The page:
What It Means: The IEP that is developed on or before the student's sixteenth birthday must contain transition service language.

If the student turns 16 before the next scheduled IEP meeting, the IEP team is required to develop transition services language and identify needed services during the IEP when the student is 15 years old, so that the plan is in effect when the student turns 16. However, it may be appropriate for many students to begin discussing the connection between school and careers as early as elementary school. For other students it may be appropriate to include transition services language in the IEP during middle school or when the student moves from middle to high school in order to identify appropriate courses of study that support the student's post-school goals.

Question: What are measurable postsecondary goals?

Answer: The IDEA '04 adds a new requirement for transition services language in the IEP, the development of measurable postsecondary goals based on age-appropriate transition assessments. The IEP for students 16 years old or younger, if appropriate, must contain:

(aa) appropriate measurable postsecondary goals based upon age-appropriate transition assessments related to training, education, employment, and, where appropriate, independent living skills;
(bb) the transition services (including courses of study) needed to assist the child in reaching those goals. [Section 614(d)(1)(A)(i)(VIII)]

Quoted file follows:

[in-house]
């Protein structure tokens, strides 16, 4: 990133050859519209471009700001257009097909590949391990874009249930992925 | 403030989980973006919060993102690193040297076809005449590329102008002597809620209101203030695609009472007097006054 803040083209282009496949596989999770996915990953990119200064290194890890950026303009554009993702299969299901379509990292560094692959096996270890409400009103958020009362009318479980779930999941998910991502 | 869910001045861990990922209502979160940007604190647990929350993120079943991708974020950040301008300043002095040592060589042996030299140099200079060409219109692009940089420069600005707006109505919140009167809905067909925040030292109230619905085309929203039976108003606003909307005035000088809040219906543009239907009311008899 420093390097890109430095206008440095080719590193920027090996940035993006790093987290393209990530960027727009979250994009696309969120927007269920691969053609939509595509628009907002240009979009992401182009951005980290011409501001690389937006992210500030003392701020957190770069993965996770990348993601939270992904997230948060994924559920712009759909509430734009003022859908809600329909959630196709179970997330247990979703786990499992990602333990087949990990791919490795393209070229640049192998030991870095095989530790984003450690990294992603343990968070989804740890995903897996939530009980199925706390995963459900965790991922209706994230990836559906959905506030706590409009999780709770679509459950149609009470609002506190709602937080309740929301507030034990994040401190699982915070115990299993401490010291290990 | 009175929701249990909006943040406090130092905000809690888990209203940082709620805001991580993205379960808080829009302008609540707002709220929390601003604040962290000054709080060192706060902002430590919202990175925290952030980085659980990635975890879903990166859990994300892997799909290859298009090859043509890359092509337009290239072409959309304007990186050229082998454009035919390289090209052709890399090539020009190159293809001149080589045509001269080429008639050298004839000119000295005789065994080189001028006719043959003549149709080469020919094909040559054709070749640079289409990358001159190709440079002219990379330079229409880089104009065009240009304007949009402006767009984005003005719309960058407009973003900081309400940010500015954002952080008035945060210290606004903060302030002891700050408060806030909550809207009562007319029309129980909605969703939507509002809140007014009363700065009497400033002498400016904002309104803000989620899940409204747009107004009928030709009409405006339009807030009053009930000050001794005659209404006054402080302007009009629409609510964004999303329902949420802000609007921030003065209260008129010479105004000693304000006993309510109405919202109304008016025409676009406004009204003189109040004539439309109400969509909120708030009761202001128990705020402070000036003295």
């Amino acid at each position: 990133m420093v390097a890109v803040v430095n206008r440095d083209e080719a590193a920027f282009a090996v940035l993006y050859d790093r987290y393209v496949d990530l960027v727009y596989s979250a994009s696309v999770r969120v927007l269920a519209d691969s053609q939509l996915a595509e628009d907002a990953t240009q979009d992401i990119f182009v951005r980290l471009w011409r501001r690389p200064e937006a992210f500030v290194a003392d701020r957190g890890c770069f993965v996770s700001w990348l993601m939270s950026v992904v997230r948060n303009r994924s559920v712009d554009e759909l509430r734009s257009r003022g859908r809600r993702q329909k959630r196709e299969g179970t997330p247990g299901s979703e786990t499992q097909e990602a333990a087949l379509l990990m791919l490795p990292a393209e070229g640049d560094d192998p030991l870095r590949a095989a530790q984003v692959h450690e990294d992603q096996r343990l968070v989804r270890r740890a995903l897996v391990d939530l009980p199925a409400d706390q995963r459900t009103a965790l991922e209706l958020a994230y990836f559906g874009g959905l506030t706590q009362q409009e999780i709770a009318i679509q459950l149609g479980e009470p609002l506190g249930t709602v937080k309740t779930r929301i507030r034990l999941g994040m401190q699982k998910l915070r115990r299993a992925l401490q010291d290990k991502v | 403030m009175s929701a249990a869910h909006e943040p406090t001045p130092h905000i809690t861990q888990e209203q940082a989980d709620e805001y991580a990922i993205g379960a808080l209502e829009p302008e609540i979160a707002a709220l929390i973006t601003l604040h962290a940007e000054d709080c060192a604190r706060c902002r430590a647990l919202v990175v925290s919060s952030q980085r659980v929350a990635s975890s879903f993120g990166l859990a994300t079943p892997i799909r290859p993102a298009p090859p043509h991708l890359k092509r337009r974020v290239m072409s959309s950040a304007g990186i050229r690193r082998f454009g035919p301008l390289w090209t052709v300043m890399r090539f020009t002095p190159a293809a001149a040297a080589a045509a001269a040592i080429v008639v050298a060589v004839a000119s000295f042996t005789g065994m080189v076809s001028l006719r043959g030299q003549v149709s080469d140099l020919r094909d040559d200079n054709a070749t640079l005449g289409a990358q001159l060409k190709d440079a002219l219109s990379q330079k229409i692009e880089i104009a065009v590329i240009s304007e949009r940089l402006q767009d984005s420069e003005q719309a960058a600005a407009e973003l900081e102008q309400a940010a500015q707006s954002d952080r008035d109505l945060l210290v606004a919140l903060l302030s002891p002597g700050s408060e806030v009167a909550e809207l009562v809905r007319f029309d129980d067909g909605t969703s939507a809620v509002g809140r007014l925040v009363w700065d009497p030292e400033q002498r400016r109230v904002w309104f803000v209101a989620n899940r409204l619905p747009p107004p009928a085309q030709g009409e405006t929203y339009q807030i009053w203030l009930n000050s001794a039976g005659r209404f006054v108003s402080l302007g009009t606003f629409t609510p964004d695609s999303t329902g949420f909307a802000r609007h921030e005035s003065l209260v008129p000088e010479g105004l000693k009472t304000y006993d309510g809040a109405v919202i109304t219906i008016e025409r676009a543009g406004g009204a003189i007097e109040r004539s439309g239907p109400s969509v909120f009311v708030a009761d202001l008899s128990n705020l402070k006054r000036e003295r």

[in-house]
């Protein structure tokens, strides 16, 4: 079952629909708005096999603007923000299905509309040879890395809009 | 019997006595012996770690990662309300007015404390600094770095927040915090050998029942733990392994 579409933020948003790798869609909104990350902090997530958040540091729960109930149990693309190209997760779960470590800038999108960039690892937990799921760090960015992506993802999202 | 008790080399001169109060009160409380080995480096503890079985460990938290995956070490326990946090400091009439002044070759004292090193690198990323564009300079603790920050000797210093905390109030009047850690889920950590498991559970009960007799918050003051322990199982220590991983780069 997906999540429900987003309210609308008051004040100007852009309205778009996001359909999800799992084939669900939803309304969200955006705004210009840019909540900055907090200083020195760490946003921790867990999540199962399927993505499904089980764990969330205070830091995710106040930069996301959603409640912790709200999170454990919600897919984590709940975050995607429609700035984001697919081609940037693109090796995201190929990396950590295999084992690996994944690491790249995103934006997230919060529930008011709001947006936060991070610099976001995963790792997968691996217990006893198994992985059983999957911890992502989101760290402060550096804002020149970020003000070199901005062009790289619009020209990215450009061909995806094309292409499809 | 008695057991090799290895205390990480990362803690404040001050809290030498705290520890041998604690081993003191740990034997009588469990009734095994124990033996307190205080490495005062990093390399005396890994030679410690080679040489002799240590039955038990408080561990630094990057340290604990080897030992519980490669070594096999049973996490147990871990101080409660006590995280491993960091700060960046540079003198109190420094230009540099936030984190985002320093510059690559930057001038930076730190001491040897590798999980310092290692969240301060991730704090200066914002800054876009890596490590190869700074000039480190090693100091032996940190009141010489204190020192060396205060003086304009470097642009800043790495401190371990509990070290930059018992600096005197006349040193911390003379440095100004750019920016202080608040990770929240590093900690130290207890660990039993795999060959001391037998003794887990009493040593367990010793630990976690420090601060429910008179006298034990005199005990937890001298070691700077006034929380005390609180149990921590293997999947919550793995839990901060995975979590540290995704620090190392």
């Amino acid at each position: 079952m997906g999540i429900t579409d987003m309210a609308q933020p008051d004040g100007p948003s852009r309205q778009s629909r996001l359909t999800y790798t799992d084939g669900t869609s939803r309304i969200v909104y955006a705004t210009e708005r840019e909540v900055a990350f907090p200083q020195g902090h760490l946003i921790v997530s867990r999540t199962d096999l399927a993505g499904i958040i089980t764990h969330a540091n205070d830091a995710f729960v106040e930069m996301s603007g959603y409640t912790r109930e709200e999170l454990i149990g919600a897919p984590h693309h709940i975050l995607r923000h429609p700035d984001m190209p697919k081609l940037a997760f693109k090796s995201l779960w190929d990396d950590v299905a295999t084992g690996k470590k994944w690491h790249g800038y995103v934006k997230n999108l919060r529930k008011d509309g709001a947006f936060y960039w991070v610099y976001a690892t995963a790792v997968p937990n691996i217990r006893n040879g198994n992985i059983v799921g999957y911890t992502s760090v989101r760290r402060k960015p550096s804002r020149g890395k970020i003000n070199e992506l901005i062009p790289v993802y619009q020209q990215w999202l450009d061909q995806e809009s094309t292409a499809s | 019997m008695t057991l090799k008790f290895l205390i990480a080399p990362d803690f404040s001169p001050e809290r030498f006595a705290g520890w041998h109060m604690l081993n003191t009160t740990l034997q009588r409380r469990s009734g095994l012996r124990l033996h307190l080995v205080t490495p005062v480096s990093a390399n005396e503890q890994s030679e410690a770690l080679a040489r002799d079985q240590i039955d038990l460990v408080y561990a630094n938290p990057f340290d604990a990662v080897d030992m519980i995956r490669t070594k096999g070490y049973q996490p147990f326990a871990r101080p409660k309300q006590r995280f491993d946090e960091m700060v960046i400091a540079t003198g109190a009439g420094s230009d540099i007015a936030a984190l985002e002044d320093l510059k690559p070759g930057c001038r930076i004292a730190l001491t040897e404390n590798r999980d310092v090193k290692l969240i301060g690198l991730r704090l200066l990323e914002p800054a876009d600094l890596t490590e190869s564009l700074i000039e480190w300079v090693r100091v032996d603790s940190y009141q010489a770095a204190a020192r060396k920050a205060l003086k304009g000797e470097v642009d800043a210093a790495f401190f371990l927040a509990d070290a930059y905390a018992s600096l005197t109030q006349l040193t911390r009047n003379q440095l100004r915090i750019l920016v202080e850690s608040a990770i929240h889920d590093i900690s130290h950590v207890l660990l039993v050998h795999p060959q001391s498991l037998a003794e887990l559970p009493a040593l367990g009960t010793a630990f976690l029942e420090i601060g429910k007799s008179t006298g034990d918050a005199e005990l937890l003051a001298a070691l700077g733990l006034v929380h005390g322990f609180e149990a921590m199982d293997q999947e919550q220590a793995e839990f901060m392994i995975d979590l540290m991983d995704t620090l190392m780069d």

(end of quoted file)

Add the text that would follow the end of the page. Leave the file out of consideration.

What It Mean: The use of the term "goal" to describe both what students want to happen once they leave school and also to describe what schools must do to help students achieve their long-term objectives can be confusing. The IDEA '04 requires transition services language in the IEP to include postsecondary goals, or the student's aspirations for his or her future. The IDEA '04 also requires annual goals in the IEP to help students achieve their goals for the future. Annual, measurable goals in the IEP should be written each year to help the student achieve his or her post-school goals. The annual goals must be designed and reasonably calculated to assist students to achieve their long-term goals and must be included in the IEP no later than the student's sixteenth birthday, or earlier if appropriate. The postsecondary goal is what the student wants and hopes for his or her future in terms of higher education, employment, and independent living. The annual, measurable goals in the IEP are what schools will do to help the student in high school, or earlier if appropriate, to achieve long-term goals. The annual goals are still included under the headings described in the definition of transition services above, which include instruction, employment, community experiences, and related services, and, if appropriate, daily living skills and functional evaluation. The annual goals must be based on age-appropriate transition assessments in the areas of training, education, and, if appropriate, independent living. They must also support the student's postsecondary or long-term goals for the future.

Additionally, the transition services language must include any needed transition services, including a course of study that a student may need in order to accomplish his or her post-school goals. Some examples of needed transition services may include participation in career exploration and preparation experiences, career guidance counseling, and establishing connections with adult service providers.

SpEDGE, Special Insert, Transition to Adult Living